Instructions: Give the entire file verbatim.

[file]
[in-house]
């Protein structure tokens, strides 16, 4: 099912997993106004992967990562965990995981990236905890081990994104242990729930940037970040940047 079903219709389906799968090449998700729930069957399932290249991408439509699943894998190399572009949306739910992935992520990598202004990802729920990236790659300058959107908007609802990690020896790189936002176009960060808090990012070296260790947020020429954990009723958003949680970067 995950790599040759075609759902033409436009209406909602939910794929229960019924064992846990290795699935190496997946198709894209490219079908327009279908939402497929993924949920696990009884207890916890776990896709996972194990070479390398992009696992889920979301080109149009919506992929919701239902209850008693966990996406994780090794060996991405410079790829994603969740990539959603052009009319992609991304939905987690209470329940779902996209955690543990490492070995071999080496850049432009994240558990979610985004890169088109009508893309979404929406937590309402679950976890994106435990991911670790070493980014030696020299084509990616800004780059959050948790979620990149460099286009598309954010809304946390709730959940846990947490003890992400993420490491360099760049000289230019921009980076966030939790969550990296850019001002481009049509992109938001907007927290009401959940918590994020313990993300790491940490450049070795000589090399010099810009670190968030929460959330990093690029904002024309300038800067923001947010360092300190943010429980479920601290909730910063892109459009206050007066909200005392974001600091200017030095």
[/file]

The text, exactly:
[in-house]
């Protein structure tokens, strides 16, 4: 099912997993106004992967990562965990995981990236905890081990994104242990729930940037970040940047 079903219709389906799968090449998700729930069957399932290249991408439509699943894998190399572009949306739910992935992520990598202004990802729920990236790659300058959107908007609802990690020896790189936002176009960060808090990012070296260790947020020429954990009723958003949680970067 995950790599040759075609759902033409436009209406909602939910794929229960019924064992846990290795699935190496997946198709894209490219079908327009279908939402497929993924949920696990009884207890916890776990896709996972194990070479390398992009696992889920979301080109149009919506992929919701239902209850008693966990996406994780090794060996991405410079790829994603969740990539959603052009009319992609991304939905987690209470329940779902996209955690543990490492070995071999080496850049432009994240558990979610985004890169088109009508893309979404929406937590309402679950976890994106435990991911670790070493980014030696020299084509990616800004780059959050948790979620990149460099286009598309954010809304946390709730959940846990947490003890992400993420490491360099760049000289230019921009980076966030939790969550990296850019001002481009049509992109938001907007927290009401959940918590994020313990993300790491940490450049070795000589090399010099810009670190968030929460959330990093690029904002024309300038800067923001947010360092300190943010429980479920601290909730910063892109459009206050007066909200005392974001600091200017030095």